How? Well, for one thing, video games — and virtual reality more generally — are also more accessible and less stigmatized to veterans than mental health treatment. In fact, some psychiatrists are using virtual reality systems for this reason to treat PTSD.

Secondly, video games allow people to socialize in new ways with people who share common interests and goals. And for Veterans, many of whom leave the military feeling isolated or lonely after they lose the daily camaraderie of their regiment, that socialization is critical to their mental health. It gives them a virtual group of friends to talk with, connect to, and relate to through shared goals and interests.

In addition, according to a 2018 study, since many video games simulate real-life situations they encountered during their service, it makes socialization easier since they can relate to and find common ground with other gamers while playing.

This can help ease symptoms of depression, anxiety, and even PTSD in Veterans, which affects 20% of the Veterans who have served since 9/11.

Watch here as Verizon dives into the stories of three Veteran gamers to learn how video games helped them build community, deal with trauma and have some fun.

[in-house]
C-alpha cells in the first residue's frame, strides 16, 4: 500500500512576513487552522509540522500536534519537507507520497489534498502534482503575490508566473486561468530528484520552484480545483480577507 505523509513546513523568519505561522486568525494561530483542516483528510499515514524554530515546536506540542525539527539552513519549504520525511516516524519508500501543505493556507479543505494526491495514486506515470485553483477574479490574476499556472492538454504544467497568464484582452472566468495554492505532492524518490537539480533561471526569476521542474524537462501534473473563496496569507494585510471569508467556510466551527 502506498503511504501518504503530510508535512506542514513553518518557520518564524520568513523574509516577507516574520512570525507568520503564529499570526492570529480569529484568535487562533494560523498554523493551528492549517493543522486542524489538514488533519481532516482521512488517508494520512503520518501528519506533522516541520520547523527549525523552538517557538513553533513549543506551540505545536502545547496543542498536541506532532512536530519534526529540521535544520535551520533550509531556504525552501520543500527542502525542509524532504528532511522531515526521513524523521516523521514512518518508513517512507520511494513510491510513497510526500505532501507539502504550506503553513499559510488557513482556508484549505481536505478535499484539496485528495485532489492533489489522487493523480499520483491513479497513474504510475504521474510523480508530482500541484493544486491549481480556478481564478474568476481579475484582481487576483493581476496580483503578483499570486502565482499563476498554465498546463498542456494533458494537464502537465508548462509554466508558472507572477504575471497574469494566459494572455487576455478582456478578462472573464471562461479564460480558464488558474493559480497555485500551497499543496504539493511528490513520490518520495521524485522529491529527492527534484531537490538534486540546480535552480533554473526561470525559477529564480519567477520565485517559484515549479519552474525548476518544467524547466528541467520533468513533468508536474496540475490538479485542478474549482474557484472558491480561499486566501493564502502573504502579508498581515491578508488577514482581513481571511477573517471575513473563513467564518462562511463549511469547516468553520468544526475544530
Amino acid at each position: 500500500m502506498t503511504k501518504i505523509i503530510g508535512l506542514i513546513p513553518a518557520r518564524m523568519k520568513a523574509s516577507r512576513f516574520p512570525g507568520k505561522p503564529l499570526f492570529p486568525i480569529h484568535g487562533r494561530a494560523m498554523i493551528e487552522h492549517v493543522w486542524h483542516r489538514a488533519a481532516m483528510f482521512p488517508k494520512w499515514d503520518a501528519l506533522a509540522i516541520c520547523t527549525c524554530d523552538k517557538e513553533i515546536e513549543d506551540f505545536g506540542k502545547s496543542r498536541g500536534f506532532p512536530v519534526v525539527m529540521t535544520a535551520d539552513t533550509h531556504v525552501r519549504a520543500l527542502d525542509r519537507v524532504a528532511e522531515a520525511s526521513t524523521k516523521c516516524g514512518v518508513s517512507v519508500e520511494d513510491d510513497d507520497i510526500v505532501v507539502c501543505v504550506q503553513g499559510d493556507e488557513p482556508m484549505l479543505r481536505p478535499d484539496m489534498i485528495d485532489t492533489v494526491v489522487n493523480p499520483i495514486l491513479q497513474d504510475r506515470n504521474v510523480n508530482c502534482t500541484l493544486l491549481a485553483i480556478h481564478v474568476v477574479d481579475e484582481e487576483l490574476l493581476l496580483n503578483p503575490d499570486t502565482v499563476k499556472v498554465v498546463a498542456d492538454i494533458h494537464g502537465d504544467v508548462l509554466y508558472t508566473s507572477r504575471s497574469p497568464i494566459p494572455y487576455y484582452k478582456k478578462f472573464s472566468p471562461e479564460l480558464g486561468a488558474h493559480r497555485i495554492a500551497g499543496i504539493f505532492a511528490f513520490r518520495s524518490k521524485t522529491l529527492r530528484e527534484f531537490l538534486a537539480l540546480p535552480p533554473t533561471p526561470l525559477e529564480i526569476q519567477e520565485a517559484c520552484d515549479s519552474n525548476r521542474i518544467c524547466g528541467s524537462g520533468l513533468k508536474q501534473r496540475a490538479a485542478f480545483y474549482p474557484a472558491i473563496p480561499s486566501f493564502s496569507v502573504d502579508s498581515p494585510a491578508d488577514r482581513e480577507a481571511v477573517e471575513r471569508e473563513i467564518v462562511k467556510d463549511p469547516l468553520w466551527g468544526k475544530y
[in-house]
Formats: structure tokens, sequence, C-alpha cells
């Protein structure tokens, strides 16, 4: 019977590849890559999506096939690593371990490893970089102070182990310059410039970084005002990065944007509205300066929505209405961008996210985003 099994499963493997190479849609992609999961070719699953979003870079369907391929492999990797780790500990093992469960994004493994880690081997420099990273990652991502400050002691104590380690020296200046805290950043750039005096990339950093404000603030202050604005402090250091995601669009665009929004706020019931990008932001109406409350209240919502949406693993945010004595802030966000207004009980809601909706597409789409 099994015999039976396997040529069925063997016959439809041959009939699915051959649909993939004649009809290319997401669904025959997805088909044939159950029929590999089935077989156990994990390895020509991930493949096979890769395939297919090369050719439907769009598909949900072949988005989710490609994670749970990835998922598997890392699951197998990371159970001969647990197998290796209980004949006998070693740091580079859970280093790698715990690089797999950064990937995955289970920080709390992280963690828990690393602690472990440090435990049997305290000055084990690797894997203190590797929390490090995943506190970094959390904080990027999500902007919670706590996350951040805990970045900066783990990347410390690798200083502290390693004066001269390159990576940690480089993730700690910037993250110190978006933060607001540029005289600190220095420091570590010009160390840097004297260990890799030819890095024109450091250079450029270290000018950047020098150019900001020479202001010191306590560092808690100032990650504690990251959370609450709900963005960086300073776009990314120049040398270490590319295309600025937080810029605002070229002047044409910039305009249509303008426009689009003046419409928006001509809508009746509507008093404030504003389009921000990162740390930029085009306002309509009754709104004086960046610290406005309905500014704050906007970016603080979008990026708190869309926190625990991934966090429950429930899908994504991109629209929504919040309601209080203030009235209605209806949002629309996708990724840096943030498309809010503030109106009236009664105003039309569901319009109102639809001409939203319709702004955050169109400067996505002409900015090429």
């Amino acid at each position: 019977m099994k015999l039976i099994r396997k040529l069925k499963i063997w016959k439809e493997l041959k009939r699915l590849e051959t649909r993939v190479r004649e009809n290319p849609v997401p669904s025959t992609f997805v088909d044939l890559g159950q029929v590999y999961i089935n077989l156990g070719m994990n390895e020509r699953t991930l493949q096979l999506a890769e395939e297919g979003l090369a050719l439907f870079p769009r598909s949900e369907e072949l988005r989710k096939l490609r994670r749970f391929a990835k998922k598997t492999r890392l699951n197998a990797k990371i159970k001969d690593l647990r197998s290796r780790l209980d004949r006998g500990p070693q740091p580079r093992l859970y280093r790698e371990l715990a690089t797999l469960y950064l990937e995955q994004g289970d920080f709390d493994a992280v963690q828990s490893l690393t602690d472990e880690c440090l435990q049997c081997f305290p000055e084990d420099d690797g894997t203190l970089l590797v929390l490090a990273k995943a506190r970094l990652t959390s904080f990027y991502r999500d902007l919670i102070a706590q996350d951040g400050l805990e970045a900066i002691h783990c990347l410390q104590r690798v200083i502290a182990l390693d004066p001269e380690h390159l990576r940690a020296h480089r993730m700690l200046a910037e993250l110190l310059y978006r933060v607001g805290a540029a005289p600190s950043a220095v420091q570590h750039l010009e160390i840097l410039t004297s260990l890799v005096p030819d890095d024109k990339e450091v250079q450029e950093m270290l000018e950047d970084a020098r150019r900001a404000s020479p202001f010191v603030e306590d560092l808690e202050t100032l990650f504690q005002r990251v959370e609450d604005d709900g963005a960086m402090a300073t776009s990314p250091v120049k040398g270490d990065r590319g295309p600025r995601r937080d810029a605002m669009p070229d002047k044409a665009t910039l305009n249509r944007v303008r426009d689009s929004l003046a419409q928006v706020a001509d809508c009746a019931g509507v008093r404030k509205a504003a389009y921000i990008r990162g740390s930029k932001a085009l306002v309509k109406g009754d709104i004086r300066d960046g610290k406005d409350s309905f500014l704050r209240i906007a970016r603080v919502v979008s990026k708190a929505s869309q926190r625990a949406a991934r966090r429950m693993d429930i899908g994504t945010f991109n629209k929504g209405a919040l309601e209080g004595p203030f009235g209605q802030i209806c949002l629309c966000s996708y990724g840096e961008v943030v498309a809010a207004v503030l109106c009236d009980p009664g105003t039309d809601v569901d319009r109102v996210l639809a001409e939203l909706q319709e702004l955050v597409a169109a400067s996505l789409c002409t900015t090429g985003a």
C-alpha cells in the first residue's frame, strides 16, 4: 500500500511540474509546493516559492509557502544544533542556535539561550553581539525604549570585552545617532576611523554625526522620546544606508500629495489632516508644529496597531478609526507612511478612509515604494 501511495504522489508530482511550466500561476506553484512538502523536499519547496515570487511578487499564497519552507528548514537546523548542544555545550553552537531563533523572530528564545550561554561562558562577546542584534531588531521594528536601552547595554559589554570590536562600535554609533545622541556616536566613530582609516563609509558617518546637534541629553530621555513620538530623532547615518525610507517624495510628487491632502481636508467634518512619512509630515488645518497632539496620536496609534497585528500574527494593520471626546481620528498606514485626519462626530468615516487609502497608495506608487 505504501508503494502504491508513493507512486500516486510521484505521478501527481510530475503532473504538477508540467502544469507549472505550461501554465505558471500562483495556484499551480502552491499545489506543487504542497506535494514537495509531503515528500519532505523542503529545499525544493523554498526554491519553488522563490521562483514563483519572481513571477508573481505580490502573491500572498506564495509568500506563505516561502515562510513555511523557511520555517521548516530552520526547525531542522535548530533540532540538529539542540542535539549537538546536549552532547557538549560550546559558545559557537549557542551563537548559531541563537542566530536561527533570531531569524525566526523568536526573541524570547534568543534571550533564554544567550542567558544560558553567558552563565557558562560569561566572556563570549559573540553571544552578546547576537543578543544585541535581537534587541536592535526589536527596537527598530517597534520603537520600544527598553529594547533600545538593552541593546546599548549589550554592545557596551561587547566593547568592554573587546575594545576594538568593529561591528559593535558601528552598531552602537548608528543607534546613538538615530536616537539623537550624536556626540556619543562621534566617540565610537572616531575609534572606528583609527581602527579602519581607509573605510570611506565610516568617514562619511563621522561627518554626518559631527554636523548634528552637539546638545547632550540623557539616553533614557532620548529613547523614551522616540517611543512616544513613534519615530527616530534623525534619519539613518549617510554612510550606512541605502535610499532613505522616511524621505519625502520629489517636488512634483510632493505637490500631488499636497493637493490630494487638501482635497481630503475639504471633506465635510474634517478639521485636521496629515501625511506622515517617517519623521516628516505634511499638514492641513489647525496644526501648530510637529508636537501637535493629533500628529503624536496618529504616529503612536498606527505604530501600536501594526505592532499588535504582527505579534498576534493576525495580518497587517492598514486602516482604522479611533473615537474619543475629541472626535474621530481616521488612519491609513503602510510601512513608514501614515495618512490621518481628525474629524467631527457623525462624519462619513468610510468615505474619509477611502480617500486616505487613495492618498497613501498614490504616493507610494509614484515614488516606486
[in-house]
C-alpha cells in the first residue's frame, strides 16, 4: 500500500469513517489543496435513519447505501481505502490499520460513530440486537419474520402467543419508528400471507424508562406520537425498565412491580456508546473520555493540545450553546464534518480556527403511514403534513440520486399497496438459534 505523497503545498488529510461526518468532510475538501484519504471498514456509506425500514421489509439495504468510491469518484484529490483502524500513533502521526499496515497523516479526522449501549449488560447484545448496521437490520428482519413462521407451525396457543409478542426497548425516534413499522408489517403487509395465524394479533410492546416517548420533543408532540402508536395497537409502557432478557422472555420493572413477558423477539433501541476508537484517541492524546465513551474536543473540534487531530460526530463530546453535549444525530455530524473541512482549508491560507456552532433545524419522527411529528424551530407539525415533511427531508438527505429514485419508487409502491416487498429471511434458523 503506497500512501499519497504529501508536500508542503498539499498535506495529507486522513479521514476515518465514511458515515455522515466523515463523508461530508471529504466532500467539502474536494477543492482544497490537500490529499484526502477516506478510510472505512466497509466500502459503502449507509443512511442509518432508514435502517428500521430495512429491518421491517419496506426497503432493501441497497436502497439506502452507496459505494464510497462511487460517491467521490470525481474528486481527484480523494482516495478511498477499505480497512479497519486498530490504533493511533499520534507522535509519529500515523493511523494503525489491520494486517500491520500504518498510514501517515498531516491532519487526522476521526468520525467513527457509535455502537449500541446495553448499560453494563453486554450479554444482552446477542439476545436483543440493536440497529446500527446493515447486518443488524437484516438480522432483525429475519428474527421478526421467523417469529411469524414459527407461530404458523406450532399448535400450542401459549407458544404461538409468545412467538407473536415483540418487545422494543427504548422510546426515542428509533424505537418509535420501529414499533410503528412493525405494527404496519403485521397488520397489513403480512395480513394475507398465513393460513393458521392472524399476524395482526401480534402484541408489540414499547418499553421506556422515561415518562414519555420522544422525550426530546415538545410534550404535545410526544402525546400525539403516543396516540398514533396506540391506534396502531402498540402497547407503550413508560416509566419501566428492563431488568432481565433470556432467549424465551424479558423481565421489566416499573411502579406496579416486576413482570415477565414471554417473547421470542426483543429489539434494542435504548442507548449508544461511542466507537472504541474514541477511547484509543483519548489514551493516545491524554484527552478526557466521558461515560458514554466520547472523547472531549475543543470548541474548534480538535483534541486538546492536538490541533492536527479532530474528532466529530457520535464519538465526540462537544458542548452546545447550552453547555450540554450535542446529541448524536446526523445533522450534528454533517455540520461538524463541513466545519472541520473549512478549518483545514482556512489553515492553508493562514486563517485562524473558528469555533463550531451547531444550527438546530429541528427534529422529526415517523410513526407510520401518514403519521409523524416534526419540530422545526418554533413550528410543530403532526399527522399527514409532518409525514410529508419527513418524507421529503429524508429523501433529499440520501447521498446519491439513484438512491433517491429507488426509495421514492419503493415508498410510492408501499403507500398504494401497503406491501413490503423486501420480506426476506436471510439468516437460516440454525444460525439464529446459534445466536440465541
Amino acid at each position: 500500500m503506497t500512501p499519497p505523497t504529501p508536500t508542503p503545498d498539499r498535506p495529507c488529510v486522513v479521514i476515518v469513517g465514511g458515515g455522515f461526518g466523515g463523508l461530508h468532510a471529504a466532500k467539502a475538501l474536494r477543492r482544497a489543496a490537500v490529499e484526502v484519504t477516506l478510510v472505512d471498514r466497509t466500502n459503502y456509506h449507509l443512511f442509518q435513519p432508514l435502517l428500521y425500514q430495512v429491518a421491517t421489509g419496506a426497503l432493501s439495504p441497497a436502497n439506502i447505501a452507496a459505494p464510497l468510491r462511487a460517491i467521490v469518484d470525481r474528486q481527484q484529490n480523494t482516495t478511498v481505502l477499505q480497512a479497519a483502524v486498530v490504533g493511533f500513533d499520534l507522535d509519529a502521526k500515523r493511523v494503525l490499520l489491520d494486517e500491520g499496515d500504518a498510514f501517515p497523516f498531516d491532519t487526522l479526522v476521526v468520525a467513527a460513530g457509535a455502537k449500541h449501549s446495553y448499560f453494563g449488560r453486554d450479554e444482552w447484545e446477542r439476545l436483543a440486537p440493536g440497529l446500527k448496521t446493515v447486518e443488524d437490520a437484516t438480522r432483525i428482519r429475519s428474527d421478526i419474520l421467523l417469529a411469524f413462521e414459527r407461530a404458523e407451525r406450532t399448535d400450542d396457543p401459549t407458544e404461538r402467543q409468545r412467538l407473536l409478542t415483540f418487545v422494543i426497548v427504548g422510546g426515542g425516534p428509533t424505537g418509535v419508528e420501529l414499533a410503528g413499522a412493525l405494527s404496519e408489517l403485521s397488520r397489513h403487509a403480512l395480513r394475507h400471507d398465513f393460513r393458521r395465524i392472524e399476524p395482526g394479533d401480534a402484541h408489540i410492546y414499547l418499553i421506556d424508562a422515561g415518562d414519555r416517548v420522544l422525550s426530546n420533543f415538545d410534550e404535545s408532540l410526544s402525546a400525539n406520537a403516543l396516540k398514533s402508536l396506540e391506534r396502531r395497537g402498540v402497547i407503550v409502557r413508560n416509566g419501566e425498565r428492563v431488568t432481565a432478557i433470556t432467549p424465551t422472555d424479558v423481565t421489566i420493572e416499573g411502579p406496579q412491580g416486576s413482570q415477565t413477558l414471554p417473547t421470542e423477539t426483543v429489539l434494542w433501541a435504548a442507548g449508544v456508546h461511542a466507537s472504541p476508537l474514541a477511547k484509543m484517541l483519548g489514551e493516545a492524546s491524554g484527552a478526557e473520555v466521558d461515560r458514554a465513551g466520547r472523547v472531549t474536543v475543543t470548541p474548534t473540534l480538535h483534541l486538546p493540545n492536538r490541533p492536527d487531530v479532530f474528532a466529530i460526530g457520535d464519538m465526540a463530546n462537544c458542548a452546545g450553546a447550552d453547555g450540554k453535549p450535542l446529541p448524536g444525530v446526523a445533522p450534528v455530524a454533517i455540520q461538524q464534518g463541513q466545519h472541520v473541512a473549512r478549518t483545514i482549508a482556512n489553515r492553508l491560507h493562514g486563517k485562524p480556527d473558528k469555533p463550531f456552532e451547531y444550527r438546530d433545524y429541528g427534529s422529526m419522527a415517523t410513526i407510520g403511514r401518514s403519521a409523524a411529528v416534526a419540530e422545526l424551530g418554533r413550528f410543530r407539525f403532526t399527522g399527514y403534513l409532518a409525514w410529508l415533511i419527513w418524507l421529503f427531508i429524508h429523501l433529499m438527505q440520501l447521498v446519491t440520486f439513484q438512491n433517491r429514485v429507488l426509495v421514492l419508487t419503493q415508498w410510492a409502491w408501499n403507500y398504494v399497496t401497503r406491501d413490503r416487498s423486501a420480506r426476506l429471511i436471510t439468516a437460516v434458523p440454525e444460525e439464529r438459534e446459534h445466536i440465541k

Band of Gamers www.youtube.com

Video games have been especially beneficial to Veterans since the beginning of the pandemic when all of us — Veterans included — have been even more isolated than ever before.

And that's why Verizon launched a challenge last year, which saw $30,000 donated to four military charities.

And this year, they're going even bigger by launching a new World of Warships charity tournament in partnership with Wargaming and Wounded Warrior Project called "Verizon Warrior Series." During the tournament, gamers will be able to interact with the game's iconic ships in new and exciting ways, all while giving back.

Together with these nonprofits, the tournament will welcome teams all across the nation in order to raise money for military charities helping Veterans in need. There will be a $100,000 prize pool donated to these charities, as well as donation drives for injured Veterans at every match during the tournament to raise extra funds.

Verizon is also providing special discounts to Those Who Serve communities, including military and first responders, and they're offering a $75 in-game content military promo for World of Warships.

Tournament finals are scheduled for August 8, so be sure to tune in to the tournament and donate if you can in order to give back to Veterans in need.

Courtesy of Verizon

Ready for the weekend? Of course, you are. Here's our weekly dose of good vibes to help you shed the stresses of the workweek and put yourself in a great frame of mind.

These 10 stories made us happy this week because they feature amazing creativity, generosity, and one super-cute fish.

1. Diver befriends a fish with the cutest smile

Hawaiian underwater photographer Yuki Nakano befriended a friendly porcupine fish and now they hang out regularly.